Manual setup - AWS Config

Manual setup

With the Get started workflow, you can go through all the manual selections of the setup process to get started with the AWS Config console. For a simplified getting started process, see 1-click setup.

To set up AWS Config with the console usingGet started
  1. Sign in to the AWS Management Console and open the AWS Config console at https://console.aws.amazon.com/config/.

  2. Choose Get started.

The setup page includes three steps. The following provides a breakdown of that procedure after you choose Get started.

  • Settings: To select the manner by which the AWS Config console records resources and roles, and choose where configuration history and configuration snapshot files are sent.

  • Rules: For Regions that support rules, this subsection is available for you to configure initial AWS managed rules that you can add to your account.

    After setting up, AWS Config will evaluate your AWS resources against the rules that you chose. Additional rules can be created and existing ones can be updated and in your account after setup. For more information about rules, see Managing your AWS Config Rules.

  • Review: To verify your setup details.

Settings

Recording strategy

In the Recording method section, choose a recording strategy. You can specify the AWS resources that you want AWS Config to record.

All resource types with customizable overrides

Set up AWS Config to record configuration changes for all current and future supported resource types in this Region. You can override the recording frequency for specific resource types or exclude specific resource types from recording. For more information, see Supported Resource Types.

  • Default settings

    Configure the default recording frequency for all current and future supported resource types. For more information see, Recording Frequency.

    • Continuous recording – AWS Config will record configuration changes continuously whenever a change occurs.

    • Daily recording – You will receive a configuration item (CI) representing the most recent state of your resources over the last 24-hour period, only if it’s different from the previous CI recorded.

    Note

    AWS Firewall Manager depends on continuous recording to monitor your resources. If you are using Firewall Manager, it is recommended that you set the recording frequency to Continuous.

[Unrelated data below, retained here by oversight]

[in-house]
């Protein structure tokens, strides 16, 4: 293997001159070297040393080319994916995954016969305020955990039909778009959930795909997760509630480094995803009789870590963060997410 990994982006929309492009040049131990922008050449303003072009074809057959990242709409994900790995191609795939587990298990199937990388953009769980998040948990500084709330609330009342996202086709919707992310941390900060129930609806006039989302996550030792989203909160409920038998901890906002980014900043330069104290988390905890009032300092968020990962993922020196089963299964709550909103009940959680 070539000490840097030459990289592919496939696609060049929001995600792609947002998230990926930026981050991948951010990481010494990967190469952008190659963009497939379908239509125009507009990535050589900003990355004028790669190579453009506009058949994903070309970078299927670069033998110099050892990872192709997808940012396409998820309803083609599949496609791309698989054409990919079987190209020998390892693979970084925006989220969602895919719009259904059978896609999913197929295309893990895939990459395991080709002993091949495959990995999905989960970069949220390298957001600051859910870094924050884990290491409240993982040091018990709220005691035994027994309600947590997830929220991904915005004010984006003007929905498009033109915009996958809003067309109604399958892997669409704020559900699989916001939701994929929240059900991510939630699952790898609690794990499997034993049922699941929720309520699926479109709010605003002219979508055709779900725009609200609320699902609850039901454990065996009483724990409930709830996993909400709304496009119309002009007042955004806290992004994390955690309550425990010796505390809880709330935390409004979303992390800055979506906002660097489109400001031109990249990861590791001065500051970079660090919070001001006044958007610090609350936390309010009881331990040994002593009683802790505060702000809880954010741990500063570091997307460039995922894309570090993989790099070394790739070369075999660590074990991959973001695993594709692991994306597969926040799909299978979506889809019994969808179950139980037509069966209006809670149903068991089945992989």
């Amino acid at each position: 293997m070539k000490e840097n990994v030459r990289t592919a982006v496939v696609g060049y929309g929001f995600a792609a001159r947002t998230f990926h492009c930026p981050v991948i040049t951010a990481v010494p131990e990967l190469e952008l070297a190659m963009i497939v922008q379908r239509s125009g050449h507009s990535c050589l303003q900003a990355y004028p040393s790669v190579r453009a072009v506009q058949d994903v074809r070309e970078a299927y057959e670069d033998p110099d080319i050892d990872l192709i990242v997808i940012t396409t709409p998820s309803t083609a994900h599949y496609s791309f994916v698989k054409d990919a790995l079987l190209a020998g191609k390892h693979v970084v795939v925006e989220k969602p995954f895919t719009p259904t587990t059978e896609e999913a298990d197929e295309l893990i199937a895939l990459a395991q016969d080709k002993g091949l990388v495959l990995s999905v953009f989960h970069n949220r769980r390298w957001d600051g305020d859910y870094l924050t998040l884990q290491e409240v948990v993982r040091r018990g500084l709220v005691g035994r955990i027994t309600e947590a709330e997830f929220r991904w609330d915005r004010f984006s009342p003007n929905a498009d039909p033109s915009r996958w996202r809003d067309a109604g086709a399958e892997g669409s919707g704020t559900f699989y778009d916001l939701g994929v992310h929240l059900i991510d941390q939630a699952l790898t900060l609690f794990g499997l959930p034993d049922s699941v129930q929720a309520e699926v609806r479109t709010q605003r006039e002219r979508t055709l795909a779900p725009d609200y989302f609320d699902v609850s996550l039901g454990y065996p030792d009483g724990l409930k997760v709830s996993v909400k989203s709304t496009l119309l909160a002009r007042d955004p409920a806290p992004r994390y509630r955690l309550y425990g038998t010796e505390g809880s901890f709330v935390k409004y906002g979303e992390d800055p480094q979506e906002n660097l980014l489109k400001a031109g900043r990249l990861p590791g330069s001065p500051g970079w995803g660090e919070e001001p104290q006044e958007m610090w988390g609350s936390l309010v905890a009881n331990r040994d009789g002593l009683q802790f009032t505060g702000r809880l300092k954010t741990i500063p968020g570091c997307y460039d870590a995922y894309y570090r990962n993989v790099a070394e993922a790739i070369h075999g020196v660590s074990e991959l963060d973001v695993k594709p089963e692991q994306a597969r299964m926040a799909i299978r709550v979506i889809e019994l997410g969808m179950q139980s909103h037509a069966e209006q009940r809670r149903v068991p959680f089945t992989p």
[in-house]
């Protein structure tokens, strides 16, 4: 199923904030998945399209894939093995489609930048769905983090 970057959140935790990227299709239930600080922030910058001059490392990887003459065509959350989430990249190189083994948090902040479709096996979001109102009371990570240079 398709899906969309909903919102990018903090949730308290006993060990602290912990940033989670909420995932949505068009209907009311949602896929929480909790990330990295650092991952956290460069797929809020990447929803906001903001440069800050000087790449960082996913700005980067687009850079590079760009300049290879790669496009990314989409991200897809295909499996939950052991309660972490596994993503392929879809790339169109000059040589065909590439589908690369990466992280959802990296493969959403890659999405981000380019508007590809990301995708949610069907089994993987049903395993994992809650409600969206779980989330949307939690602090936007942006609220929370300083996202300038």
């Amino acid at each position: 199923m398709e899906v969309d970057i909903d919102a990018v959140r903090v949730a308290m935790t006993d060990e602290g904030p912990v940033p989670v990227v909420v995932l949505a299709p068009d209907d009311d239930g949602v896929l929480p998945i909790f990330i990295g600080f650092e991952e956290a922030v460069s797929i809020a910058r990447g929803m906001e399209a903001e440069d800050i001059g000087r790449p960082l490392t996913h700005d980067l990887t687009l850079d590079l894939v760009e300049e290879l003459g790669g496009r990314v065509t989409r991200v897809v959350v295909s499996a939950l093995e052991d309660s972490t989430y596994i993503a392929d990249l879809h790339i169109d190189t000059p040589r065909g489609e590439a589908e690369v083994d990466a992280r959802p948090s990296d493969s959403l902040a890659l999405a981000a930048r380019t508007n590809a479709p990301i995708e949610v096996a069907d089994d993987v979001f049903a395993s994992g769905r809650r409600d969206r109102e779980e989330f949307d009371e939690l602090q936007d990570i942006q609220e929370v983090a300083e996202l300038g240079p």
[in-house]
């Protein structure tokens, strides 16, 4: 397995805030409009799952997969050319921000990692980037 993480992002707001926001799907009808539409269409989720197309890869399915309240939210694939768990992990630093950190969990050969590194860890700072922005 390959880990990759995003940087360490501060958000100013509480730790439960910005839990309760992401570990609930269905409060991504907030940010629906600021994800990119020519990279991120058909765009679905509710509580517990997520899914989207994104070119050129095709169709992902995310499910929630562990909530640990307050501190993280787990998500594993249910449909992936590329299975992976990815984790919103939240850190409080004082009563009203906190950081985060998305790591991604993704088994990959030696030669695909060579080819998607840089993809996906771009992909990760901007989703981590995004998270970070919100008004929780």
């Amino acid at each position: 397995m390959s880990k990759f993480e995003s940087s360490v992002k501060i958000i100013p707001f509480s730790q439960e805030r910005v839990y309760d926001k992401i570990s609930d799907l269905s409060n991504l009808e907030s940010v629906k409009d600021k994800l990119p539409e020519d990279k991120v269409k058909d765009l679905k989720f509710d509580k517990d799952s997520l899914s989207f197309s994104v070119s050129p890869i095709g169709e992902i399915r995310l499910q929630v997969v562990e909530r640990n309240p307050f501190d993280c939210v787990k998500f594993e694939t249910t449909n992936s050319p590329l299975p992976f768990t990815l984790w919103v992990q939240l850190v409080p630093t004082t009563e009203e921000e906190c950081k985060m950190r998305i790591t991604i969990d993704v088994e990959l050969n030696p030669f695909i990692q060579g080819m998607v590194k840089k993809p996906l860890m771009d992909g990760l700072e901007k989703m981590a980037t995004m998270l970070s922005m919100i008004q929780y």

• Override settings

    Override the recording frequency for specific resource types, or exclude specific resource types from recording. If you change the recording frequency for a resource type or stop recording a resource type, the configuration items that were already recorded will remain unchanged.

Specific resource types

Set AWS Config to record configuration changes for only the resource types that you specify.

  • Specific resource types

    Choose a resource type to record and its frequency. For more information see, Recording Frequency.

    • Continuous recording – AWS Config will record configuration changes continuously whenever a change occurs.

    • Daily recording – You will receive a configuration item (CI) representing the most recent state of your resources over the last 24-hour period, only if it’s different from the previous CI recorded.

    Note

    AWS Firewall Manager depends on continuous recording to monitor your resources. If you are using Firewall Manager, it is recommended that you set the recording frequency to Continuous.

    If you change the recording frequency for a resource type or stop recording a resource type, the configuration items that were already recorded will remain unchanged.

Considerations When Recording Resources

High Number of AWS Config Evaluations

You may notice increased activity in your account during your initial month recording with AWS Config when compared to subsequent months. During the initial bootstrapping process, AWS Config runs evaluations on all the resources in your account that you have selected for AWS Config to record.

If you are running ephemeral workloads, you may see increased activity from AWS Config as it records configuration changes associated with creating and deleting these temporary resources. An ephemeral workload is a temporary use of computing resources that are loaded and run when needed. Examples include Amazon Elastic Compute Cloud (Amazon EC2) Spot Instances, Amazon EMR jobs, and AWS Auto Scaling. . If you want to avoid the increased activity from running ephemeral workloads, you can set up the configuration recorder to exclude these resource types from being recorded, or run these types of workloads in a separate account with AWS Config turned off to avoid increased configuration recording and rule evaluations.

Considerations: All resource types with customizable overrides

Globally recorded resource types | Aurora global clusters are initially included in recording

The AWS::RDS::GlobalCluster resource type will be recorded in all supported AWS Config Regions where the configuration recorder is enabled.

If you do not want to record AWS::RDS::GlobalCluster in all enabled Regions, choose "AWS RDS GlobalCluster", and choose the override "Exclude from recording".

Global resource types | IAM resource types are initially excluded from recording

The global IAM resource types are initially excluded from recording to help you reduce costs. This bundle includes IAM users, groups, roles, and customer managed policies. Choose Remove to remove the override and include these resources in your recording.

The exception is for US East (N. Virginia). The global IAM resource types are initially included in the US East (N. Virginia) Region as this Region functions as the home Region for the global IAM resource types.

Additionally, the global IAM resource types (AWS::IAM::User, AWS::IAM::Group, AWS::IAM::Role, and AWS::IAM::Policy) cannot be recorded in Regions supported by AWS Config after February 2022. For a list of those Regions, see Recording AWS Resources | Global Resources.

Limits